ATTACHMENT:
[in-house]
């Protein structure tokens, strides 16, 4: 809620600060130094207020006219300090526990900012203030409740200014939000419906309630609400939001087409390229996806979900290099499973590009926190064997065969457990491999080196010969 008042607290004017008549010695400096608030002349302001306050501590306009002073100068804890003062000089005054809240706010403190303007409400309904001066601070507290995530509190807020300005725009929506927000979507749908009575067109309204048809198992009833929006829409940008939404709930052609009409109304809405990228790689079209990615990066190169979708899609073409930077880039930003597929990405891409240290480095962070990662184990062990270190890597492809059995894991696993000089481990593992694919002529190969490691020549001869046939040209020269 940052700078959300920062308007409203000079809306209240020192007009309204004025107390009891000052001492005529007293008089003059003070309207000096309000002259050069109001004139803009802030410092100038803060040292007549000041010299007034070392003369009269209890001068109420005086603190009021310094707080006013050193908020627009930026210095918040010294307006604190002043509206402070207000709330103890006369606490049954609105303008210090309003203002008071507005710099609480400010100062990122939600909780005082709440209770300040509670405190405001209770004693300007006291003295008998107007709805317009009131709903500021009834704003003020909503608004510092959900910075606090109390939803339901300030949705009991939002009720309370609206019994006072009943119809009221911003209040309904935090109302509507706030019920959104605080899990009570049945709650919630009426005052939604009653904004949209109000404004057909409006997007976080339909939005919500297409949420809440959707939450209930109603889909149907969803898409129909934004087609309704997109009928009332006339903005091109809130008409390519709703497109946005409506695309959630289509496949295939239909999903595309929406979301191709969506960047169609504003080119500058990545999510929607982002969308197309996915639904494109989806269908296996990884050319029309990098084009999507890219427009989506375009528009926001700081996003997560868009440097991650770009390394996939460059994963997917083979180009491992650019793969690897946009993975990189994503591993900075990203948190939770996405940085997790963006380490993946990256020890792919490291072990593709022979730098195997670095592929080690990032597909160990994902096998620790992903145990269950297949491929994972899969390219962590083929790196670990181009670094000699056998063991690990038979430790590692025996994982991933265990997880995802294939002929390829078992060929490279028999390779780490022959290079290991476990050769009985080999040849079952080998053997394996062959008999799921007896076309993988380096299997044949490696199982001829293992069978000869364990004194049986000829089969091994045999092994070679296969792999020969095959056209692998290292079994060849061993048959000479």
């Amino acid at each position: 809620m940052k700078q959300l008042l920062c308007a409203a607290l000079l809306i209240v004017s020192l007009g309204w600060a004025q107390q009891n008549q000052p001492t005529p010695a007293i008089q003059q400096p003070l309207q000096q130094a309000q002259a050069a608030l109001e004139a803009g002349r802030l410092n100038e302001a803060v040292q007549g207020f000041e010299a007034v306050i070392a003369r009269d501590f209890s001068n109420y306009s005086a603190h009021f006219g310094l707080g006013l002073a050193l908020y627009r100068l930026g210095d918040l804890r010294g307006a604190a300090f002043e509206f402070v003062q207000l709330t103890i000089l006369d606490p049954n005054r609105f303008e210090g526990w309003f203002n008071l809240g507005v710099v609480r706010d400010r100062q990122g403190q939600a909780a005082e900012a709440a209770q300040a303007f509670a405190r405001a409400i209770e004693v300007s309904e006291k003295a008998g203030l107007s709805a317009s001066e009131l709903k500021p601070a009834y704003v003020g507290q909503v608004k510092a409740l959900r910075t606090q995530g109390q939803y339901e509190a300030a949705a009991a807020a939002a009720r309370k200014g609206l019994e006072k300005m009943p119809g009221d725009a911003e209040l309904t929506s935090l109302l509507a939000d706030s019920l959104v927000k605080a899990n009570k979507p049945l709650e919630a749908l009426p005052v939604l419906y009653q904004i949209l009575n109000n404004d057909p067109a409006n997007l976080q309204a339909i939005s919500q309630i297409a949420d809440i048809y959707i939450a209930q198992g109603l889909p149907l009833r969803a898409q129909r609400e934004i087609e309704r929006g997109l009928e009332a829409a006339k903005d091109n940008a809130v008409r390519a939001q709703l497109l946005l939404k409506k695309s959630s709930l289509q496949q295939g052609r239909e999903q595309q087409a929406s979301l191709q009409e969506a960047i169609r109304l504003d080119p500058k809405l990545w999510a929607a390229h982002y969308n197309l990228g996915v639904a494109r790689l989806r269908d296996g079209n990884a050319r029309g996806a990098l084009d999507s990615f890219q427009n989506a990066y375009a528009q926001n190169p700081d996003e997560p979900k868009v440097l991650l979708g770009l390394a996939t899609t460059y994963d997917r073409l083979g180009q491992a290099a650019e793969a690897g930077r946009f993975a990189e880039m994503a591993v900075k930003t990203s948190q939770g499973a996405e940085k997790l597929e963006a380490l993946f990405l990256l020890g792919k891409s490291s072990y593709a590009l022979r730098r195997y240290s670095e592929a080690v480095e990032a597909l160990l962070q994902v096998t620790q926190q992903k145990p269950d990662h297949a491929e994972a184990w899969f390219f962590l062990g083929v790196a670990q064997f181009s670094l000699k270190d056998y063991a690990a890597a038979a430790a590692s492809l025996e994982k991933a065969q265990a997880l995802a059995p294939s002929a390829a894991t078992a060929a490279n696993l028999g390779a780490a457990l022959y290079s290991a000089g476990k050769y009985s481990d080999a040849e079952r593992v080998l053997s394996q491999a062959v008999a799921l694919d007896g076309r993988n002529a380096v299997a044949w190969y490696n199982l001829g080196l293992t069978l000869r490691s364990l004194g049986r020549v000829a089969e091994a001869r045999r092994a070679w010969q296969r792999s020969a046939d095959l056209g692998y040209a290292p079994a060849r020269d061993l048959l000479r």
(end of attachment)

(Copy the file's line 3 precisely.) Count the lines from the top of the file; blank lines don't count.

């Amino acid at each position: 809620m940052k700078q959300l008042l920062c308007a409203a607290l000079l809306i209240v004017s020192l007009g309204w600060a004025q107390q009891n008549q000052p001492t005529p010695a007293i008089q003059q400096p003070l309207q000096q130094a309000q002259a050069a608030l109001e004139a803009g002349r802030l410092n100038e302001a803060v040292q007549g207020f000041e010299a007034v306050i070392a003369r009269d501590f209890s001068n109420y306009s005086a603190h009021f006219g310094l707080g006013l002073a050193l908020y627009r100068l930026g210095d918040l804890r010294g307006a604190a300090f002043e509206f402070v003062q207000l709330t103890i000089l006369d606490p049954n005054r609105f303008e210090g526990w309003f203002n008071l809240g507005v710099v609480r706010d400010r100062q990122g403190q939600a909780a005082e900012a709440a209770q300040a303007f509670a405190r405001a409400i209770e004693v300007s309904e006291k003295a008998g203030l107007s709805a317009s001066e009131l709903k500021p601070a009834y704003v003020g507290q909503v608004k510092a409740l959900r910075t606090q995530g109390q939803y339901e509190a300030a949705a009991a807020a939002a009720r309370k200014g609206l019994e006072k300005m009943p119809g009221d725009a911003e209040l309904t929506s935090l109302l509507a939000d706030s019920l959104v927000k605080a899990n009570k979507p049945l709650e919630a749908l009426p005052v939604l419906y009653q904004i949209l009575n109000n404004d057909p067109a409006n997007l976080q309204a339909i939005s919500q309630i297409a949420d809440i048809y959707i939450a209930q198992g109603l889909p149907l009833r969803a898409q129909r609400e934004i087609e309704r929006g997109l009928e009332a829409a006339k903005d091109n940008a809130v008409r390519a939001q709703l497109l946005l939404k409506k695309s959630s709930l289509q496949q295939g052609r239909e999903q595309q087409a929406s979301l191709q009409e969506a960047i169609r109304l504003d080119p500058k809405l990545w999510a929607a390229h982002y969308n197309l990228g996915v639904a494109r790689l989806r269908d296996g079209n990884a050319r029309g996806a990098l084009d999507s990615f890219q427009n989506a990066y375009a528009q926001n190169p700081d996003e997560p979900k868009v440097l991650l979708g770009l390394a996939t899609t460059y994963d997917r073409l083979g180009q491992a290099a650019e793969a690897g930077r946009f993975a990189e880039m994503a591993v900075k930003t990203s948190q939770g499973a996405e940085k997790l597929e963006a380490l993946f990405l990256l020890g792919k891409s490291s072990y593709a590009l022979r730098r195997y240290s670095e592929a080690v480095e990032a597909l160990l962070q994902v096998t620790q926190q992903k145990p269950d990662h297949a491929e994972a184990w899969f390219f962590l062990g083929v790196a670990q064997f181009s670094l000699k270190d056998y063991a690990a890597a038979a430790a590692s492809l025996e994982k991933a065969q265990a997880l995802a059995p294939s002929a390829a894991t078992a060929a490279n696993l028999g390779a780490a457990l022959y290079s290991a000089g476990k050769y009985s481990d080999a040849e079952r593992v080998l053997s394996q491999a062959v008999a799921l694919d007896g076309r993988n002529a380096v299997a044949w190969y490696n199982l001829g080196l293992t069978l000869r490691s364990l004194g049986r020549v000829a089969e091994a001869r045999r092994a070679w010969q296969r792999s020969a046939d095959l056209g692998y040209a290292p079994a060849r020269d061993l048959l000479r």